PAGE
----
Monday, February 08, 2010
A Jumli Carpet Seller in Kathmandu
An Invisible Man
At the crack of dawn, a lean man with a week’s stubble navigates the byzantine lanes of Naradevi. He carries a white rug on his shoulder, and dons a maroon hooded-pullover and cargo pants to protect himself against Kathmandu’s wintry chill. At Ratnapark, he lifts the rug and places it on the roof of the bus that’s heading towards Bhaktapur. Disembarking at Ghaththaghar, he lugs the rug on his shoulder again and walks briskly towards the buildings that dot the erstwhile fertile farmland of the Valley. Then, he starts pitching in a salesman’s voice: “Ayo Ayo! Galaincha Laijanus Sahuji! Ramro Chha, Nepali Galaincha!” (Come , come. Nepali rugs. Very nice Nepali rugs, master!)
For the past four years, 22-year-old Dhan Lal Chaulagai, originally from Narakot in Jumla—a remote district in the Mid-west—has been selling the export-rejected rugs to suburban residents of the Valley. Every winter, he leaves his home village and its abject poverty behind, and undertakes what seems like a seasonal entrepreneurship. But Chaulagai is also part of a category of migrant workers, people who travel all over Nepal looking for better opportunities, or creating them by selling carpets, Himalayan herbs, honey, and other ‘exotic’ items to their urban countrymen.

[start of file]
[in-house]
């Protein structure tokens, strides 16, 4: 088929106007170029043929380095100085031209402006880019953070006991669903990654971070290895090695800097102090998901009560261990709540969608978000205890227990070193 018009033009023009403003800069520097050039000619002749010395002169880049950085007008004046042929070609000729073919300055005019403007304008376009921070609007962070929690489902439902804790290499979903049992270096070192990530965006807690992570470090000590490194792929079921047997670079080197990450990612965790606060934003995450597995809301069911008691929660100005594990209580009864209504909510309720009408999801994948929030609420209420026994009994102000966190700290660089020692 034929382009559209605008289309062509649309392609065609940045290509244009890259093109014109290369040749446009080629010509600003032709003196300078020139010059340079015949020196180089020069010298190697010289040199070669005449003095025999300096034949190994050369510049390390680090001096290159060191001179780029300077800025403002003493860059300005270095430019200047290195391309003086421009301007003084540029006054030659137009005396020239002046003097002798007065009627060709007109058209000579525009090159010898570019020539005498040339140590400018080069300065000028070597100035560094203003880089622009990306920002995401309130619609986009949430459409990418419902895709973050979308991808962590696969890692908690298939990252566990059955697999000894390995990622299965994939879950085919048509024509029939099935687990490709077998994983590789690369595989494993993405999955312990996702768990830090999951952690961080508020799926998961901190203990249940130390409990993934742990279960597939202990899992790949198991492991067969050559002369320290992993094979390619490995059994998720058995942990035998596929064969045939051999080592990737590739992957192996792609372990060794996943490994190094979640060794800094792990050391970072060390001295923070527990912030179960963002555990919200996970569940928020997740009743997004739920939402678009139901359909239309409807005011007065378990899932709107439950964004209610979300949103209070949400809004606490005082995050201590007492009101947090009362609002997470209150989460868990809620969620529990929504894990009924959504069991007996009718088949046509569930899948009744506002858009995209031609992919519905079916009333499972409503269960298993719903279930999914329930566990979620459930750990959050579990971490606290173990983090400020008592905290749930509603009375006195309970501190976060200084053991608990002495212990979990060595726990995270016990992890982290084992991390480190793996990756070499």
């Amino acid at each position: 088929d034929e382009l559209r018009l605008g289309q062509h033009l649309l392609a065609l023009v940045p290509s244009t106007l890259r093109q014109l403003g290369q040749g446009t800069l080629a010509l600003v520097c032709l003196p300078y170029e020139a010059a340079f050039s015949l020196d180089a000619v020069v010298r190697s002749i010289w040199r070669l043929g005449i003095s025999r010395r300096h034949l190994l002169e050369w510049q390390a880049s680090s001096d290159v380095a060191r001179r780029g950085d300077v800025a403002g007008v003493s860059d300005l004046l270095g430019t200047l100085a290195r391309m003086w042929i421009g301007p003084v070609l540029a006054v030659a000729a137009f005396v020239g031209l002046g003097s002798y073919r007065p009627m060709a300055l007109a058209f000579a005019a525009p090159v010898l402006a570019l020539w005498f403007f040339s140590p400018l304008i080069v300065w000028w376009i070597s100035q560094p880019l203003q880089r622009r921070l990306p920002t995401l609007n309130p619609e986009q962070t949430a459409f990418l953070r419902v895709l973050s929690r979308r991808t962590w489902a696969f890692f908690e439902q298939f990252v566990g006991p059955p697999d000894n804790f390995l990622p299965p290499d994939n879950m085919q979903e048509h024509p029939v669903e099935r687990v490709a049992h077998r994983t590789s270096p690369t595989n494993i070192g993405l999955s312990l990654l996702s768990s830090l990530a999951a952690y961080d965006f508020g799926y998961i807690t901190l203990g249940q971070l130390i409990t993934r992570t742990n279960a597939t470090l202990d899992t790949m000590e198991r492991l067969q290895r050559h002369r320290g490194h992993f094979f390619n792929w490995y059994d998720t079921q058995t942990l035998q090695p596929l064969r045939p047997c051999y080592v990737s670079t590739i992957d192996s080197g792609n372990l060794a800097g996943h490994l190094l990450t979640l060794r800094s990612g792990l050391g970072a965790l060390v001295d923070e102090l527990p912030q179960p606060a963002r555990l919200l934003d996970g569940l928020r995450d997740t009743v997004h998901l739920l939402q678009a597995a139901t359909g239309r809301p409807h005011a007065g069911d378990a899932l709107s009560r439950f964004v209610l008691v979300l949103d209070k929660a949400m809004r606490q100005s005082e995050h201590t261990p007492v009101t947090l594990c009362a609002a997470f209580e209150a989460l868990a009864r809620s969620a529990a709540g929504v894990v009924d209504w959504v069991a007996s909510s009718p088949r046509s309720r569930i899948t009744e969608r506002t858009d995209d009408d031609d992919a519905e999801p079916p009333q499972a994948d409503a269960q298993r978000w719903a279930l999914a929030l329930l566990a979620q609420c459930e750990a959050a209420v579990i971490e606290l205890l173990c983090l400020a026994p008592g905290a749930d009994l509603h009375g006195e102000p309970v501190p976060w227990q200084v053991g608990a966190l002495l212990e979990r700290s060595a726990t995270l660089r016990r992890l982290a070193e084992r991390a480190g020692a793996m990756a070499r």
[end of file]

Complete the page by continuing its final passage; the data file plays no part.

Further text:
A Dickensian Tale
A semi-literate, Chaulagai’s childhood was ruptured in 1998 by the sudden death of his father Devi Lal. Like most Jumlis and Kalikotes, Devi Lal had gone to Faizabad in the Indian state of Uttar Pradesh to sell shawls and radi (woollen Nepali carpets). A patient of asthma, the 40-year-old died in India that winter. “We heard about his death only two months later,” says Chaulagai—that too through a neighbour who had accompanied his father and had sent them a letter (because there were no telephone connections in his village). It was winter, and Narakot was blanketed with snow. His mother was five months pregnant with his sister (now 10 years old). Being the eldest son, Chaulagai quickly undertook the ritual of bratabandha (sacred thread wearing). Then, as soon as the ceremony was over, he was thrust into observing barakhi (the Hindu ritual of mourning).